Shareholders often sue companies when their stock plummets — so it isn’t surprising to see one against Netflix: It lost 67% of its value since mid-July when it hiked its price by 60% for customers who want to stream videos and rent DVDs. Still, it’ll be interesting to see how the U.S. District Court in northern California deals with the tough charges made in the case filed on Friday by the City of Royal Oak Retirement System. The plaintiffs want a jury to consider whether Netflix execs “concealed negative trends” for the business, causing the stock to hit an unrealistic $300 a share — and giving insiders the unfair opportunity to collect $90.2M by selling 388,661 shares. The suit alleges that through mid-2011 CEO Reed Hastings and other company officials made over-optimistic forecasts about Netflix’s financial performance and scoffed at critics who questioned the company’s ability to pay for slew of programming commitments it was making for its video streaming service. The defendants “recognized that Netflix’s pricing would have to dramatically increase to maintain profit margins given the streaming content costs they knew the Company would soon be incurring,” the suit says. That meant “Netflix was not on track to achieve the earnings forecasts made by and for the Company for 2011.” The plaintiffs — represented by Darren Robbins of Robbins Geller Rudman & Dowd — want the court to grant them class action status, enabling them to represent any shareholder who shares their beef with Netflix. They didn’t specify how much they’re seeking in damages. Netflix says that it doesn’t comment on legal matters. Wall Street seemed to take the news in stride; Netflix shares are up less than 1% before the end of the trading day.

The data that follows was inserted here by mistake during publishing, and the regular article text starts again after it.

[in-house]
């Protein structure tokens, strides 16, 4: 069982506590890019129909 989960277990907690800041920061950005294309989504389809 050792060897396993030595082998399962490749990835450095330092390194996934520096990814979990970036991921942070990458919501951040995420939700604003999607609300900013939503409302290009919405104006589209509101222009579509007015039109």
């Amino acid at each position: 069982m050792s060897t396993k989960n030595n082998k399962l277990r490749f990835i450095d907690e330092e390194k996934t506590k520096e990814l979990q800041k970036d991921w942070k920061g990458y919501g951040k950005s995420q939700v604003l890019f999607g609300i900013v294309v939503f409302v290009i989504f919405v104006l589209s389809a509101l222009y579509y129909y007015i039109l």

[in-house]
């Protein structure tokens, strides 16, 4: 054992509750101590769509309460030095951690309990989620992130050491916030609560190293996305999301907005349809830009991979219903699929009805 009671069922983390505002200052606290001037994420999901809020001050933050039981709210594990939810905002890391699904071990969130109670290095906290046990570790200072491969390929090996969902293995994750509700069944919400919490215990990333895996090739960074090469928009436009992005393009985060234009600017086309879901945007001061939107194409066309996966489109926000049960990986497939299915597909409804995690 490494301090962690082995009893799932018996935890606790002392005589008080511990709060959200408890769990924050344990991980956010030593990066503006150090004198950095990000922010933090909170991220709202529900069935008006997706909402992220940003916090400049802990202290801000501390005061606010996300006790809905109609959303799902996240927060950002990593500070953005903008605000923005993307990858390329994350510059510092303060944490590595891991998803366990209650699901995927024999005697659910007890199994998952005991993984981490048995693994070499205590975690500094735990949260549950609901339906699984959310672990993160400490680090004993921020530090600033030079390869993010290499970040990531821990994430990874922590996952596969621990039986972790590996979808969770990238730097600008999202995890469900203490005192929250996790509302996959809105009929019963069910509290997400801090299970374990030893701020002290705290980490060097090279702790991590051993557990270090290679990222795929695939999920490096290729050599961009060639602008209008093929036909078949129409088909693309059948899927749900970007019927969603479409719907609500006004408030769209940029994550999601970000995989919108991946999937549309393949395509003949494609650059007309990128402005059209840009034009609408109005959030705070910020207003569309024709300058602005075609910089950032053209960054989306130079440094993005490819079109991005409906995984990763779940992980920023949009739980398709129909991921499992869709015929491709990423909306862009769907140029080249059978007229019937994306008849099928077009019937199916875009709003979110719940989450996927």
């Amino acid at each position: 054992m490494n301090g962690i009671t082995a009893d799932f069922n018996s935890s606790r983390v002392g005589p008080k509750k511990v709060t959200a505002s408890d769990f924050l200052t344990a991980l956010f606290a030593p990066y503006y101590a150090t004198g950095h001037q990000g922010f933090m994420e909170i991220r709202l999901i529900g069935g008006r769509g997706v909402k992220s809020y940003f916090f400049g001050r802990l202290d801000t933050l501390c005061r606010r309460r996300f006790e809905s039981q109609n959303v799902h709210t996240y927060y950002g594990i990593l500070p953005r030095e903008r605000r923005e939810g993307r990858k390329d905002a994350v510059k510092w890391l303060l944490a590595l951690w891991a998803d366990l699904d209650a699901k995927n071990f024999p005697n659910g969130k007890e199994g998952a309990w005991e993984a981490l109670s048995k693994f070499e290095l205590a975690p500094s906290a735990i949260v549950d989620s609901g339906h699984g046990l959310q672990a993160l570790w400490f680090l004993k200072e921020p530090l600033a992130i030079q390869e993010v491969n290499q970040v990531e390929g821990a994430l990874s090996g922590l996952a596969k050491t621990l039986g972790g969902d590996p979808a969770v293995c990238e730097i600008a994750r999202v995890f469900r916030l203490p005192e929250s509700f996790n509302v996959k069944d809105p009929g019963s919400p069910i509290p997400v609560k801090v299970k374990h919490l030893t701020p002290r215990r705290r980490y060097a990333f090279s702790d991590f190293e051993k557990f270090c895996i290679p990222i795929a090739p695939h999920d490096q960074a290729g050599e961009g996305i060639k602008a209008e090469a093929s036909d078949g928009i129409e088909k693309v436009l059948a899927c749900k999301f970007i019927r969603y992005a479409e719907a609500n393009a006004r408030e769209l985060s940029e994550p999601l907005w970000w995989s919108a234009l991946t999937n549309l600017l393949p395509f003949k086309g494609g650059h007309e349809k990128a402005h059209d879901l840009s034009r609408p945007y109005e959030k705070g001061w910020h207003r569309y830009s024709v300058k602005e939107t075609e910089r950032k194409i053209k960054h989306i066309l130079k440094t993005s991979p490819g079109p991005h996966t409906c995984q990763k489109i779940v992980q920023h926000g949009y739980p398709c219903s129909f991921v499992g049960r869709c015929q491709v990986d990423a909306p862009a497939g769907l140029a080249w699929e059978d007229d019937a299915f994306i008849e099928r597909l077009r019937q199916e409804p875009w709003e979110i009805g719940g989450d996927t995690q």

Suit Alleges Netflix Execs Cashed In While Misleading Investors About Company Woes
What's Hot on Deadline
‘Boyhood’, 'Grand Budapest', 'Lego Movie' Score Big At 65th ACE Eddie Awards -- Complete Winners List
Bryan Cranston & David Shore's ‘Sneaky Pete’ Civil Rights Crime Drama From Rene Balcer Get CBS Pilot Orders
More From Lieberman
- Why Wall Street Remains Wary About Viacom
- Are Advertisers Getting Ready To Leave The Super Bowl Party?
- Univision Extends CEO Randy Falco’s Contract To 2018
- Nickelodeon Developing A Direct-To-Consumer Subscription Service
- Viacom Q4 Revenues Miss Expectations With 6% Drop In U.S. Ad Sales
- NBC (Finally) Sells Out Super Bowl Ad Inventory